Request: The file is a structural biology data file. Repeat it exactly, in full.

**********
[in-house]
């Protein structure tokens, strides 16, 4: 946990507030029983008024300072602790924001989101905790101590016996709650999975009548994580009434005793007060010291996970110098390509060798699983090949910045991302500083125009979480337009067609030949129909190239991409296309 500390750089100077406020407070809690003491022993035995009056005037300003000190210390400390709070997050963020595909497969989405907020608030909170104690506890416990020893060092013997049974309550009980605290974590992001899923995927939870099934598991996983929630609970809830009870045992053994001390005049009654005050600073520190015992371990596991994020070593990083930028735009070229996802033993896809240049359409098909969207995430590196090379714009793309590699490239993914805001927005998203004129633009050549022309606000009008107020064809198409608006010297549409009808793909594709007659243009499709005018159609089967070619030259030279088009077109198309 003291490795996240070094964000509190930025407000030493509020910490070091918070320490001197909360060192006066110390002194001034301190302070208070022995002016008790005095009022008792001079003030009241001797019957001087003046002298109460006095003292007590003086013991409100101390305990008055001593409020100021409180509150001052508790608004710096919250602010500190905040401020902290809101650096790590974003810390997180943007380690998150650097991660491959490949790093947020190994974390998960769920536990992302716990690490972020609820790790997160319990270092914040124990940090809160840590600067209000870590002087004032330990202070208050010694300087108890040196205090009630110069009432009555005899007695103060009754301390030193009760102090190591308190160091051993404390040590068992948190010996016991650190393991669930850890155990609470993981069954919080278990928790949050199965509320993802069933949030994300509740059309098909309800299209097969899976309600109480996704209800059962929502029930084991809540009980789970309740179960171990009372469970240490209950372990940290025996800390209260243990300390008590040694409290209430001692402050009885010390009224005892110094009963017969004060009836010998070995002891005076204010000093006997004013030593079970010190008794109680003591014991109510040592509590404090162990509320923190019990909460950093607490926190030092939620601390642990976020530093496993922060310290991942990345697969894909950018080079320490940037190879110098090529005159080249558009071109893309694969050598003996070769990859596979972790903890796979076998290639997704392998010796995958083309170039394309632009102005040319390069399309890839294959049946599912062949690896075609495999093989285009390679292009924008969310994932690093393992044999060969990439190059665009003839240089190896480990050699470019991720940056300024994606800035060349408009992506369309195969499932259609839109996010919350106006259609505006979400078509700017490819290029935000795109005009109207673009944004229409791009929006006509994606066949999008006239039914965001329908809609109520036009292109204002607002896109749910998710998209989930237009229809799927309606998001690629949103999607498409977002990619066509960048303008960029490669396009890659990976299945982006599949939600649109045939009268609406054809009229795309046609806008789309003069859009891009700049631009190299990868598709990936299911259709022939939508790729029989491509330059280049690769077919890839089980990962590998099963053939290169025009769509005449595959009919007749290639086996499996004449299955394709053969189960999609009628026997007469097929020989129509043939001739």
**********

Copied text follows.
[in-house]
């Protein structure tokens, strides 16, 4: 946990507030029983008024300072602790924001989101905790101590016996709650999975009548994580009434005793007060010291996970110098390509060798699983090949910045991302500083125009979480337009067609030949129909190239991409296309 500390750089100077406020407070809690003491022993035995009056005037300003000190210390400390709070997050963020595909497969989405907020608030909170104690506890416990020893060092013997049974309550009980605290974590992001899923995927939870099934598991996983929630609970809830009870045992053994001390005049009654005050600073520190015992371990596991994020070593990083930028735009070229996802033993896809240049359409098909969207995430590196090379714009793309590699490239993914805001927005998203004129633009050549022309606000009008107020064809198409608006010297549409009808793909594709007659243009499709005018159609089967070619030259030279088009077109198309 003291490795996240070094964000509190930025407000030493509020910490070091918070320490001197909360060192006066110390002194001034301190302070208070022995002016008790005095009022008792001079003030009241001797019957001087003046002298109460006095003292007590003086013991409100101390305990008055001593409020100021409180509150001052508790608004710096919250602010500190905040401020902290809101650096790590974003810390997180943007380690998150650097991660491959490949790093947020190994974390998960769920536990992302716990690490972020609820790790997160319990270092914040124990940090809160840590600067209000870590002087004032330990202070208050010694300087108890040196205090009630110069009432009555005899007695103060009754301390030193009760102090190591308190160091051993404390040590068992948190010996016991650190393991669930850890155990609470993981069954919080278990928790949050199965509320993802069933949030994300509740059309098909309800299209097969899976309600109480996704209800059962929502029930084991809540009980789970309740179960171990009372469970240490209950372990940290025996800390209260243990300390008590040694409290209430001692402050009885010390009224005892110094009963017969004060009836010998070995002891005076204010000093006997004013030593079970010190008794109680003591014991109510040592509590404090162990509320923190019990909460950093607490926190030092939620601390642990976020530093496993922060310290991942990345697969894909950018080079320490940037190879110098090529005159080249558009071109893309694969050598003996070769990859596979972790903890796979076998290639997704392998010796995958083309170039394309632009102005040319390069399309890839294959049946599912062949690896075609495999093989285009390679292009924008969310994932690093393992044999060969990439190059665009003839240089190896480990050699470019991720940056300024994606800035060349408009992506369309195969499932259609839109996010919350106006259609505006979400078509700017490819290029935000795109005009109207673009944004229409791009929006006509994606066949999008006239039914965001329908809609109520036009292109204002607002896109749910998710998209989930237009229809799927309606998001690629949103999607498409977002990619066509960048303008960029490669396009890659990976299945982006599949939600649109045939009268609406054809009229795309046609806008789309003069859009891009700049631009190299990868598709990936299911259709022939939508790729029989491509330059280049690769077919890839089980990962590998099963053939290169025009769509005449595959009919007749290639086996499996004449299955394709053969189960999609009628026997007469097929020989129509043939001739």